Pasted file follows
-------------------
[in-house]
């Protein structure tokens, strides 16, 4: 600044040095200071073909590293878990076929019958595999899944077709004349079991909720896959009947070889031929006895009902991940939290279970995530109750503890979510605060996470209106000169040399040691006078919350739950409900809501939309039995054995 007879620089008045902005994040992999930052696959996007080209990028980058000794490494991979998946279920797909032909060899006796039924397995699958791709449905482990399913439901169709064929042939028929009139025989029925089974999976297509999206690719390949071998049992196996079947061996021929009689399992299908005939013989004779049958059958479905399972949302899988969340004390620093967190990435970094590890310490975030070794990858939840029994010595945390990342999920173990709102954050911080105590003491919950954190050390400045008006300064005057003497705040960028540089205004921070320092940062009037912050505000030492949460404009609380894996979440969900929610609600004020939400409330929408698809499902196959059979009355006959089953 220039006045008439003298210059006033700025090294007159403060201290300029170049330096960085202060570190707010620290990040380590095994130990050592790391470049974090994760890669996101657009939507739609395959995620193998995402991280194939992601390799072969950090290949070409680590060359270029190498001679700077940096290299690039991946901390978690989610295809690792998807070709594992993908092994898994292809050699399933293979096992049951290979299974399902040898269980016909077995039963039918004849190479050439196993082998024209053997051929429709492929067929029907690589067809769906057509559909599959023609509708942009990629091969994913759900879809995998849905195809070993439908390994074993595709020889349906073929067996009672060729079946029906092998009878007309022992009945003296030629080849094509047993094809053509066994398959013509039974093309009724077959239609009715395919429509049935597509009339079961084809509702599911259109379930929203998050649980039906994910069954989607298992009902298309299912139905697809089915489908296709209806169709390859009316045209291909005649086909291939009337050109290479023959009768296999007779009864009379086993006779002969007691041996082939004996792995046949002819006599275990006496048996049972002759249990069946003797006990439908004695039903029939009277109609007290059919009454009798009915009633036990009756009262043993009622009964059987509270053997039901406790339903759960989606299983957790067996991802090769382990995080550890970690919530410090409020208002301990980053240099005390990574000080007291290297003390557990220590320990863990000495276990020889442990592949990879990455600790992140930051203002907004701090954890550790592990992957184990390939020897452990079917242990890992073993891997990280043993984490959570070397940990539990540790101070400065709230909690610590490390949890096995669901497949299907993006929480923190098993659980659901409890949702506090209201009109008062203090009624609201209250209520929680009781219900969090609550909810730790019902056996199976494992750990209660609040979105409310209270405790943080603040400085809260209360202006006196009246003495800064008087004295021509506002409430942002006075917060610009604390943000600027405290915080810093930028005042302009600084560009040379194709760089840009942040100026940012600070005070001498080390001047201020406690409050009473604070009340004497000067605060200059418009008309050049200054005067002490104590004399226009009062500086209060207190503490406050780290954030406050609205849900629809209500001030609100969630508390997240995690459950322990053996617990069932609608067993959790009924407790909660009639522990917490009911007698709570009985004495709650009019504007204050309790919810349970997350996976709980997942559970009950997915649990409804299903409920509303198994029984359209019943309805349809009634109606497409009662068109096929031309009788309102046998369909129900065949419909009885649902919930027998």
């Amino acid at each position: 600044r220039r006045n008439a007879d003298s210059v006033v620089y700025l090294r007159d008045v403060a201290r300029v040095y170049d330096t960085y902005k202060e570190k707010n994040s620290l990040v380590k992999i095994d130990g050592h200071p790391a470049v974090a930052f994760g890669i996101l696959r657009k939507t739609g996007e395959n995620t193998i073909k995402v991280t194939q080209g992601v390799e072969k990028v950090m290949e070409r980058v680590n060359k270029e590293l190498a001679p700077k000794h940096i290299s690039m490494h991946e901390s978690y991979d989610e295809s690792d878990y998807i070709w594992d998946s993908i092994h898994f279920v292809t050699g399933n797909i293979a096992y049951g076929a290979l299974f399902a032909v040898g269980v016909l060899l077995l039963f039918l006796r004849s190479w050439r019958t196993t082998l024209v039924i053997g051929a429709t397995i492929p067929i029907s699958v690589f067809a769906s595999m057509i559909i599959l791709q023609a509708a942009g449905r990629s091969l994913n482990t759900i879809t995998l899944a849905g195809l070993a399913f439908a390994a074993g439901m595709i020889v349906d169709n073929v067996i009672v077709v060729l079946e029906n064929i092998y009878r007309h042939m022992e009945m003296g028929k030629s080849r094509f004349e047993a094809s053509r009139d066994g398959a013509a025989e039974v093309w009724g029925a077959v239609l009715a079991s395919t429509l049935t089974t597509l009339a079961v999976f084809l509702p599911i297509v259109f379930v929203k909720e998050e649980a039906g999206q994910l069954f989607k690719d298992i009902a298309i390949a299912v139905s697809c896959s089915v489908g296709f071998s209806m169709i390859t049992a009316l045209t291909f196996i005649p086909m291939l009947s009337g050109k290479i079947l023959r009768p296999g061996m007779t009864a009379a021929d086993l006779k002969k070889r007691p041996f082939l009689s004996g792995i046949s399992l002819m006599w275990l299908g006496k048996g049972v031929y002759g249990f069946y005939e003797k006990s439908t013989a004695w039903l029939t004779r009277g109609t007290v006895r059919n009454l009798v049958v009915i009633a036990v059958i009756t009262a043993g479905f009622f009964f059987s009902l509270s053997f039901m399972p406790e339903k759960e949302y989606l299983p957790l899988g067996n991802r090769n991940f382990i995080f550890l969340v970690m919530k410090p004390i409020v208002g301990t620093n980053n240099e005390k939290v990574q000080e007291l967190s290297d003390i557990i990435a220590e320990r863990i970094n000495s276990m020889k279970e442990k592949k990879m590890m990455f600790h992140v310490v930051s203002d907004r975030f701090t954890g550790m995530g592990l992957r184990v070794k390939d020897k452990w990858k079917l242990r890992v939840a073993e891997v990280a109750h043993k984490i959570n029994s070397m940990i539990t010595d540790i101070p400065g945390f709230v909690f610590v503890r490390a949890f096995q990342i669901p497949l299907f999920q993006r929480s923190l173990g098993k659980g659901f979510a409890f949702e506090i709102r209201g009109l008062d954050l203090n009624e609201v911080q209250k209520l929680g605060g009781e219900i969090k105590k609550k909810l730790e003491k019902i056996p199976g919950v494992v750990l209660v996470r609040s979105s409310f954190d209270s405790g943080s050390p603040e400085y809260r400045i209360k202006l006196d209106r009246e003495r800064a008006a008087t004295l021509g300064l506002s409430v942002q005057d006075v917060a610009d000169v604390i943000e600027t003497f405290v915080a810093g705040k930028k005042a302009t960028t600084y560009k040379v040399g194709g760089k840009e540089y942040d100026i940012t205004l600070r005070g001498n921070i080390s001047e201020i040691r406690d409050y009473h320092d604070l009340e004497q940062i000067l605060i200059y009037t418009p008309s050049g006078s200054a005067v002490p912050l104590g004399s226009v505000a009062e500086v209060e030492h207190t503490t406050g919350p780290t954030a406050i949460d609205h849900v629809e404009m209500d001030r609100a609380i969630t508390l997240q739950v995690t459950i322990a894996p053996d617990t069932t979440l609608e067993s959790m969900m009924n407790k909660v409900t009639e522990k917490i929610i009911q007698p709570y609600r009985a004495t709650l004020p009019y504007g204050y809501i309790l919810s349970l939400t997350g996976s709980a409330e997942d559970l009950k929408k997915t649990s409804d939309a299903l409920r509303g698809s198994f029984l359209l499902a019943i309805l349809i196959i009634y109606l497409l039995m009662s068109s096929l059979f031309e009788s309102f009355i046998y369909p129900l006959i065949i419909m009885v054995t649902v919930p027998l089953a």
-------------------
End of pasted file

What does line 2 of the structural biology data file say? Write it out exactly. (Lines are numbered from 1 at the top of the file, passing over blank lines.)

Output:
């Protein structure tokens, strides 16, 4: 600044040095200071073909590293878990076929019958595999899944077709004349079991909720896959009947070889031929006895009902991940939290279970995530109750503890979510605060996470209106000169040399040691006078919350739950409900809501939309039995054995 007879620089008045902005994040992999930052696959996007080209990028980058000794490494991979998946279920797909032909060899006796039924397995699958791709449905482990399913439901169709064929042939028929009139025989029925089974999976297509999206690719390949071998049992196996079947061996021929009689399992299908005939013989004779049958059958479905399972949302899988969340004390620093967190990435970094590890310490975030070794990858939840029994010595945390990342999920173990709102954050911080105590003491919950954190050390400045008006300064005057003497705040960028540089205004921070320092940062009037912050505000030492949460404009609380894996979440969900929610609600004020939400409330929408698809499902196959059979009355006959089953 220039006045008439003298210059006033700025090294007159403060201290300029170049330096960085202060570190707010620290990040380590095994130990050592790391470049974090994760890669996101657009939507739609395959995620193998995402991280194939992601390799072969950090290949070409680590060359270029190498001679700077940096290299690039991946901390978690989610295809690792998807070709594992993908092994898994292809050699399933293979096992049951290979299974399902040898269980016909077995039963039918004849190479050439196993082998024209053997051929429709492929067929029907690589067809769906057509559909599959023609509708942009990629091969994913759900879809995998849905195809070993439908390994074993595709020889349906073929067996009672060729079946029906092998009878007309022992009945003296030629080849094509047993094809053509066994398959013509039974093309009724077959239609009715395919429509049935597509009339079961084809509702599911259109379930929203998050649980039906994910069954989607298992009902298309299912139905697809089915489908296709209806169709390859009316045209291909005649086909291939009337050109290479023959009768296999007779009864009379086993006779002969007691041996082939004996792995046949002819006599275990006496048996049972002759249990069946003797006990439908004695039903029939009277109609007290059919009454009798009915009633036990009756009262043993009622009964059987509270053997039901406790339903759960989606299983957790067996991802090769382990995080550890970690919530410090409020208002301990980053240099005390990574000080007291290297003390557990220590320990863990000495276990020889442990592949990879990455600790992140930051203002907004701090954890550790592990992957184990390939020897452990079917242990890992073993891997990280043993984490959570070397940990539990540790101070400065709230909690610590490390949890096995669901497949299907993006929480923190098993659980659901409890949702506090209201009109008062203090009624609201209250209520929680009781219900969090609550909810730790019902056996199976494992750990209660609040979105409310209270405790943080603040400085809260209360202006006196009246003495800064008087004295021509506002409430942002006075917060610009604390943000600027405290915080810093930028005042302009600084560009040379194709760089840009942040100026940012600070005070001498080390001047201020406690409050009473604070009340004497000067605060200059418009008309050049200054005067002490104590004399226009009062500086209060207190503490406050780290954030406050609205849900629809209500001030609100969630508390997240995690459950322990053996617990069932609608067993959790009924407790909660009639522990917490009911007698709570009985004495709650009019504007204050309790919810349970997350996976709980997942559970009950997915649990409804299903409920509303198994029984359209019943309805349809009634109606497409009662068109096929031309009788309102046998369909129900065949419909009885649902919930027998």